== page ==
A long vacant parcel of land west of the Carson City Airport that was previously considered for development may be back in play.
Preliminary plans for an RV resort comprising 215 RV spaces, a check-in office and store, and possible casino, restaurant, fitness center, club house, playground, putting green and manager’s residence has been submitted to the Carson City’s planning division for major project review.
The proposed park is on land at the end of Mark Way, between Hot Springs Road to the south, Arrowhead Drive to the north and Goni Road and the airport to the east.
This isn’t the first idea floated for the property.
In 2003, then owner Don Langson proposed a huge, $50 million auto mall there when the state of Nevada committed to doing the U.S. 395 bypass.
When that idea failed, Langson proposed an RV park and 9-hole golf course, which didn’t materialize, either.
In 2006, when the freeway bypass was built, Ames Construction, the contractor, paid Langson to take dirt excavated from the road project onto the land.
Now the property is owned by Western Insurance Co. and Roger Shaheen, the applicant on the major project review, is in negotiations to buy it.
“We submitted it to get some ideas for a variety of reasons, but it is so preliminary until Roger closes escrow,” said Michael Bennett, Carson City location principal with engineering consultant Lumos & Associates, the applicant’s representative.
The development came up on the agenda of the Carson City Airport Authority’s April 20 meeting.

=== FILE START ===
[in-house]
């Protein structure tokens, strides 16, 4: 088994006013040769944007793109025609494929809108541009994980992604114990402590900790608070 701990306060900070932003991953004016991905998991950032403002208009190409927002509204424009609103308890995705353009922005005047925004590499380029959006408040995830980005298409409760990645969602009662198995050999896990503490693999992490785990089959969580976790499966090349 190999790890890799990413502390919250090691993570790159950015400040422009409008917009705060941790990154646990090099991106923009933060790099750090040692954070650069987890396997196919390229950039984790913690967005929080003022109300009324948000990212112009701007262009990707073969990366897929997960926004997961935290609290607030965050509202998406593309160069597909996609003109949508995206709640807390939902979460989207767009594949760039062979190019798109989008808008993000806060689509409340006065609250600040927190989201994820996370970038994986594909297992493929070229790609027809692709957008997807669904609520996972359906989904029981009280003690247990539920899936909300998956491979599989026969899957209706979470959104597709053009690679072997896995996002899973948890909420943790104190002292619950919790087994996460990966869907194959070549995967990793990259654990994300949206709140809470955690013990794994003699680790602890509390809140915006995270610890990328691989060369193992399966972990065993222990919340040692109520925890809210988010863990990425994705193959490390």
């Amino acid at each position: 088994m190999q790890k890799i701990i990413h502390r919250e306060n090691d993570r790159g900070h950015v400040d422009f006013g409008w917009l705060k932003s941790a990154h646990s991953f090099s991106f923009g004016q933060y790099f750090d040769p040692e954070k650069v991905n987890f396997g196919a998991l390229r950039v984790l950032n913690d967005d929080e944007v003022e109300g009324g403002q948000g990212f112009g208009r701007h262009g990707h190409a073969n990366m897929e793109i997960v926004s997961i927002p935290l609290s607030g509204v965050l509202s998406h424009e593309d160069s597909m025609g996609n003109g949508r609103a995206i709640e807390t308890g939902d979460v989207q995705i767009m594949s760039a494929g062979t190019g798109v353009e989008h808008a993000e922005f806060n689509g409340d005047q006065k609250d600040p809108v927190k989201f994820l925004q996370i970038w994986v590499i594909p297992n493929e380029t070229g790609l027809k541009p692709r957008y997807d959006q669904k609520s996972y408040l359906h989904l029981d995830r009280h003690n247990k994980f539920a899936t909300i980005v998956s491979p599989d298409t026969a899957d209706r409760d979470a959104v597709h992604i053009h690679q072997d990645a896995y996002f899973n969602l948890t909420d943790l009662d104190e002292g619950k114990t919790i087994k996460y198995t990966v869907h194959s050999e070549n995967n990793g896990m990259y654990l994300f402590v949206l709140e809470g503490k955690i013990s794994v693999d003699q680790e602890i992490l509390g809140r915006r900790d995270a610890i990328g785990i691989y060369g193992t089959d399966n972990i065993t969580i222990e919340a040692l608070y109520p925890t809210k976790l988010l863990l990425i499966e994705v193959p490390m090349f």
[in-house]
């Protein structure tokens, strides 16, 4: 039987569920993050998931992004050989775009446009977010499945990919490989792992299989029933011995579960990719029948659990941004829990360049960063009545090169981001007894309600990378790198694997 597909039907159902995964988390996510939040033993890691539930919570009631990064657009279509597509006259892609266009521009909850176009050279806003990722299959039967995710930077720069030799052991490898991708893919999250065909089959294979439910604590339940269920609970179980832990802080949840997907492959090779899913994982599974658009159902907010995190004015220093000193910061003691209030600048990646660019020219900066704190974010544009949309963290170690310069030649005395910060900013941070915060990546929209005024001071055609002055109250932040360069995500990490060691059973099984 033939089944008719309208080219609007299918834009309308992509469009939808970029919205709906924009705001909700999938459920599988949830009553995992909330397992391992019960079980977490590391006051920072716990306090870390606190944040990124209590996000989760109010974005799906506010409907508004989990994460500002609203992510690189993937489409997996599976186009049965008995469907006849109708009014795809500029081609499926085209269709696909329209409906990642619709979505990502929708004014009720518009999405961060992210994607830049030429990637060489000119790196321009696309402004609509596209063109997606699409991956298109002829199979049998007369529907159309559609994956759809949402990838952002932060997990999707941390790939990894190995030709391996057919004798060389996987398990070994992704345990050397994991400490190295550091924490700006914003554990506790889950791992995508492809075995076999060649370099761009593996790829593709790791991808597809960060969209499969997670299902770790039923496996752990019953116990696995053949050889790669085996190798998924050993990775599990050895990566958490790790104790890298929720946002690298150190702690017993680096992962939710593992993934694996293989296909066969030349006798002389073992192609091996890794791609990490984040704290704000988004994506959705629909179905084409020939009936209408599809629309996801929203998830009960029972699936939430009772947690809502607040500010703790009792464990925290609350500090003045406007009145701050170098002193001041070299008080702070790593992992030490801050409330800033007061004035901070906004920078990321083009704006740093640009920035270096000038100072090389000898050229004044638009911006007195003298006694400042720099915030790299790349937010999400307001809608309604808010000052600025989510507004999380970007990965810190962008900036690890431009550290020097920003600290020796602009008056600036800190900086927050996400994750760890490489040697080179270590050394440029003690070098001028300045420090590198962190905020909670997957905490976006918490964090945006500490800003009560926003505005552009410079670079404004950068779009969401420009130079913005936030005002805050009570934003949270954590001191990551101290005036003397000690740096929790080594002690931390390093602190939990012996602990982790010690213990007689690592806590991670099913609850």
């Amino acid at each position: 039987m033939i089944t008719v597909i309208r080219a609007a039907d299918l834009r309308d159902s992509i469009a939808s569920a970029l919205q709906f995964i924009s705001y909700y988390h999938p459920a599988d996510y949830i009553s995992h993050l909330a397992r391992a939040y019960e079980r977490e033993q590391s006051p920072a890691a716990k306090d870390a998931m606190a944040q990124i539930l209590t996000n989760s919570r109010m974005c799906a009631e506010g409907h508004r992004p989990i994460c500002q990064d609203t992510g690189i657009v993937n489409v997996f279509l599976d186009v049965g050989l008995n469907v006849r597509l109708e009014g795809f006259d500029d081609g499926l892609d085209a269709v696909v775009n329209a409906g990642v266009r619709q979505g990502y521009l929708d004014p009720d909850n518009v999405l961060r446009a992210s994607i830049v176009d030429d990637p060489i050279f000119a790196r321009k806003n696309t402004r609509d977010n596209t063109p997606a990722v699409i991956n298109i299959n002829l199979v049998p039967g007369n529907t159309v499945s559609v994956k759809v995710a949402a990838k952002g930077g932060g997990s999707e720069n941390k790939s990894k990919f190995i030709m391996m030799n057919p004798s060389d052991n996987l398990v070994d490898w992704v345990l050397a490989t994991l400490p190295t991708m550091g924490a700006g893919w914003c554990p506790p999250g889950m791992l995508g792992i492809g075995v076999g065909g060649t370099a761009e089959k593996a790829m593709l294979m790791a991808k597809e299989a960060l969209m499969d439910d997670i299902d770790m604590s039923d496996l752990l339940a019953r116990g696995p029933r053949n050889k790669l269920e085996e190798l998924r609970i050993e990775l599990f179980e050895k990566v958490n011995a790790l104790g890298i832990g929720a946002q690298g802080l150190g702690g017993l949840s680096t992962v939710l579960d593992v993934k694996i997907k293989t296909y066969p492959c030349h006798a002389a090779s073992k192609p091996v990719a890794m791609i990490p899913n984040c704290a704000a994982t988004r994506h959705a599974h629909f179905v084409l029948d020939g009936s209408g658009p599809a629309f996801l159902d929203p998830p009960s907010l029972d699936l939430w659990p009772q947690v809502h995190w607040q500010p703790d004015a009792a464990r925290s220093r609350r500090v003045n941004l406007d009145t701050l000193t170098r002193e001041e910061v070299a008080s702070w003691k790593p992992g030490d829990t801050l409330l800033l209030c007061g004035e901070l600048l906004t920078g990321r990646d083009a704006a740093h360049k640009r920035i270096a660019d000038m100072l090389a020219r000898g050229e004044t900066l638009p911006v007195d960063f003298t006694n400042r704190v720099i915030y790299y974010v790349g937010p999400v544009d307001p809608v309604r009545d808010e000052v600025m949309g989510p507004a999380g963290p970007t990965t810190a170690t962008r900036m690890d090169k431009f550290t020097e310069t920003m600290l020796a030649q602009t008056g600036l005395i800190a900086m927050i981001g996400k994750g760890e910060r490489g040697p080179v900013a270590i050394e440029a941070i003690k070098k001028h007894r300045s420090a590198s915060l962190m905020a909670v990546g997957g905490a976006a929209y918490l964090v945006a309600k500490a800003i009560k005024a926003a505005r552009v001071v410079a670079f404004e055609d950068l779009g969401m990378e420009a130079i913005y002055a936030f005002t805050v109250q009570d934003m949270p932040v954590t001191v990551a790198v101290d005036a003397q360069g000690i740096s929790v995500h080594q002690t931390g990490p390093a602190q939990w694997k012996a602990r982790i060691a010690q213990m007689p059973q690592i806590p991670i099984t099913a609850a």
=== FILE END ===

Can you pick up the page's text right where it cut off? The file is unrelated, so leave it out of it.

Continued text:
Steve Tackes, authority counsel, attended the RV park proposal’s review because the authority is being asked for its official position on the project due to its proximity to the airport.
The airport’s main objection is to ponds now included in the design because the water would attract migratory birds, endangering planes taking off and landing at the nearby airport.
Tackes also wanted to make sure the project would come with an avigation easement, which places limits on land use to protect the airspace.
Tackes said he had understood the site couldn’t be built on because of the dirt put on it during the bypass construction.
“I would not agree with that,” said Bennett. “We should be able to construct on it.”
Bennett said the concern is when soil is added to a site, it has to be properly packed down in order not to create what’s called an uncontrolled fill.
According to the major project review document, the park would include 18,500 square feet of building area, 739,772 square feet of landscape area and 614,066 square feet of paved area.
Water usage is estimated at 32,000 gallons daily at full occupancy for the RVs and 15,000 a day for possible accessory uses which includes a club house, casino and pool.
It would require one tree per 400 square feet or 465 trees and six shrubs per tree or 2,790 shrubs.
The land is zoned tourist commercial, which would mean an RV tenant could stay for up to 30 days, unless the developer obtains a special use permit for longer durations.
Original article can be found here: http://www.nevadaappeal.com